#KStreetSpeaks: Your Fave is Problematic. How Do You Deal?

In light of the Burning Sun controversy that has shaken not just the whole K-Pop fandom, but the entire country of South Korea, people have had different reactions. Naturally, some people jumped in defense of their idols, while others have (for want of a better term) canceled them outright. Fights between the two sides were inevitable, as one side judged the other for the way they’re dealing with the news.

With the outpour of negative comments regarding our favorite idol, the artist we have trusted and looked up to, it’s natural to feel hurt, shocked, and even betrayed. It’s normal that we feel compelled to defend them. After all, they inspired us to be good people. They can’t be bad, right?

However, that just goes to show that we truly don’t know the people we have been inspired by and have looked up to. How does one move on from finding out that their fave isn’t who they presented themselves to be?

How to deal

There are a lot of factors to consider when it comes to fandom behavior in the face of scandals, such as the gravity of the situation, whether it crosses moral issues, and how the audience feels about it, We also have to realize that thanks to the Internet, fans from different walks of life have varying, or sometimes contrasting, ways of dealing with these things.

When a scandal arises, what fans should do is seek legitimate sources to confirm the truth, instead of jumping to bandwagons, and sometimes poorly-translated news which not only fuels the fire but never helps the situation.

If it’s a dating scandal, it’s best to support your fave, but also recognize that some fans will take time to take it all in. Don’t force anyone to feel something they can’t yet, as all feelings are valid.

On the other hand, if it’s a criminal issue, it’s best that you never support the celebrity, never defend them. It’s okay to feel betrayed or sad, or even angry. Accusations as damaging as those in the Burning Sun issue are sensitive in nature. Although the presumption of innocence until proven guilty is a basic human right, we should also consider how the victims would feel when everyone—fellow women, nonetheless—are negating and dismissing their bad experiences blindly for the benefit of the alleged perpetrator.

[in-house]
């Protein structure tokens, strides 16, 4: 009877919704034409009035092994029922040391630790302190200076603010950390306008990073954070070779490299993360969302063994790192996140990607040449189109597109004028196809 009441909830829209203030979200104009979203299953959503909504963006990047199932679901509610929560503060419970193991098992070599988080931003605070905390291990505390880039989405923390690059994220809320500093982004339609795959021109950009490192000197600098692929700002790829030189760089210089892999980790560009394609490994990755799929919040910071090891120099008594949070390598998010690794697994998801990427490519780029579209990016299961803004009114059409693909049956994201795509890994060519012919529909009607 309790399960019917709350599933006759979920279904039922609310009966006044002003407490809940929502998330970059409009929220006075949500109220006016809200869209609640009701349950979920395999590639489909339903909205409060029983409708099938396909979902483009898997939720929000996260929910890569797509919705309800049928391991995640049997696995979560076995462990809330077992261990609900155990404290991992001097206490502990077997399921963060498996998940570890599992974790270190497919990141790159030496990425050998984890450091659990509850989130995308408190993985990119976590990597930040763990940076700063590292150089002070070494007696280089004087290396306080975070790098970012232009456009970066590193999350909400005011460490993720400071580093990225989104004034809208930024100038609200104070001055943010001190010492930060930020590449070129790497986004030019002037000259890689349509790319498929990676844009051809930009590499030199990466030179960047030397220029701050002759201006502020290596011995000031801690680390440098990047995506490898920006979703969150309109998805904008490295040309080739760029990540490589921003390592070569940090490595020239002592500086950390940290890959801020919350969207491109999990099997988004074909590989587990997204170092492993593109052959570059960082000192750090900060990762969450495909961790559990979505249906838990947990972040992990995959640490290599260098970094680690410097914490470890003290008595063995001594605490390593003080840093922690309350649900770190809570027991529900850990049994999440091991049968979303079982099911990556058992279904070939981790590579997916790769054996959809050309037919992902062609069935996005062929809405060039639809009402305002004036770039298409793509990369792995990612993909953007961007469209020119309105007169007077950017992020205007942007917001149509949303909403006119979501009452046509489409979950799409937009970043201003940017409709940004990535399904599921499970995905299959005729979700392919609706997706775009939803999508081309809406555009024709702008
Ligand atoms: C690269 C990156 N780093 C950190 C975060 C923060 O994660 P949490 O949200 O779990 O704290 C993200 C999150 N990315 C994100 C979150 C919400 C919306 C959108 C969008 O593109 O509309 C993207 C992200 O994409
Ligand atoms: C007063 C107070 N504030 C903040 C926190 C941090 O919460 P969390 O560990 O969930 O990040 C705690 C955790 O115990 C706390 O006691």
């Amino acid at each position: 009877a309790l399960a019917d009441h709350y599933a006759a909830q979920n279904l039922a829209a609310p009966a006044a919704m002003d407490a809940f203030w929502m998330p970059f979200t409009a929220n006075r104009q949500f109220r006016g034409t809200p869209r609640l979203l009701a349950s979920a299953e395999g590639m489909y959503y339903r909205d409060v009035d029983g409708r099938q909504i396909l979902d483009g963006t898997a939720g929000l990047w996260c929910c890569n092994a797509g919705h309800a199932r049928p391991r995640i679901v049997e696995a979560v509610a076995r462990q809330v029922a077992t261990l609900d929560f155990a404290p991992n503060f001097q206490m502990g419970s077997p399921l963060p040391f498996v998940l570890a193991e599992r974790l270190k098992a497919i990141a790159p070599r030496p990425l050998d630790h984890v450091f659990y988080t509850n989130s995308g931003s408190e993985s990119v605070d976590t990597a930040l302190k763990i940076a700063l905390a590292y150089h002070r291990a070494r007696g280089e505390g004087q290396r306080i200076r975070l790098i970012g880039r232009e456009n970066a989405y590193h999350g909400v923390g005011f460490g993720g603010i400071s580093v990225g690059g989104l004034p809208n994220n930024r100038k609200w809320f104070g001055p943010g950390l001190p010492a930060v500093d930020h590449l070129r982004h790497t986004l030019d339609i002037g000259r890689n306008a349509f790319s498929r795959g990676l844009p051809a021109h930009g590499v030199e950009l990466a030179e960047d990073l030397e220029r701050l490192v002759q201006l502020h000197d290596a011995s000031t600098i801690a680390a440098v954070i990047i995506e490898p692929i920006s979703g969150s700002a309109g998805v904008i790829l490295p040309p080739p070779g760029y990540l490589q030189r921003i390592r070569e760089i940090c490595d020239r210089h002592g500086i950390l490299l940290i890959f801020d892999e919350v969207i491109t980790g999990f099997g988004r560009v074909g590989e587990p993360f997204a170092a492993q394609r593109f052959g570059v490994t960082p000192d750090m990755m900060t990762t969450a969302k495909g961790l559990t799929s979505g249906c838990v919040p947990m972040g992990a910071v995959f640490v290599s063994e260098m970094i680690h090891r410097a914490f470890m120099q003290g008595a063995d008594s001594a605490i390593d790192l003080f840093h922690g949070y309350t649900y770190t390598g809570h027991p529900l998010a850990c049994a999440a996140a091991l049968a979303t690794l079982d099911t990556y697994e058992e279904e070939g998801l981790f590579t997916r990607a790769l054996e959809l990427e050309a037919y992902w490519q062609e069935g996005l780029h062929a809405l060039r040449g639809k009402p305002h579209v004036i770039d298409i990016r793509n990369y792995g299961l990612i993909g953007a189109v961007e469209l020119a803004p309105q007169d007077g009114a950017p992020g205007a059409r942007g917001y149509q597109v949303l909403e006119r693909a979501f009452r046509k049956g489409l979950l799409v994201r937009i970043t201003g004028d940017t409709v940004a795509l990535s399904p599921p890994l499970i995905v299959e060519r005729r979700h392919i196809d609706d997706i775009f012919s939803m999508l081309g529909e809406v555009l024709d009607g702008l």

If as fans we already feel terrible, it won’t compare to what the victims must be going through. Take a moment and think: what if you become the victim and everyone thinks you’re the liar? It would not feel superb, for sure. Try to also consider fans who feel so much disappointment in them, and let them heal through time. If your bias is proven guilty beyond reasonable doubt, it’s best to just let them go. Try to also consider fans who feel so much disappointment in them, and let them heal through time.

There are three sides to a story: the alleged suspect’s version, the alleged victim’s version, and the truth. Let the authority’s investigation take its course; let the evidence speak for itself. Swallow the bitter pill if we must.

KonMari your feed

It’s not easy to “unlove” someone who has brought us so much happiness, but let’s consider the feelings of the victims who had to undergo such horrible ordeals. They’re the ones who are truly hurt by this whole issue.

If the scandal becomes too much to handle, take a break. Mute, unfollow, and block accounts that spread false information. They just make the situation even worse and do nothing but contribute to the toxicity of our timelines. If it’s too much to handle, logging out of stan Twitter is your best course of action. Have a friend change the password to your accounts if you must. An online detox might help you think clearly about everything. You are free to come back after you’ve thought things through.

If all else fails, it’s perfectly fine if you leave the fandom because of the scandal. It doesn’t make you immature or a fake fan. You just know how to love yourself.


Mindy dela Cruz, Aya Ople, and Irish Valdez all contributed to this article.

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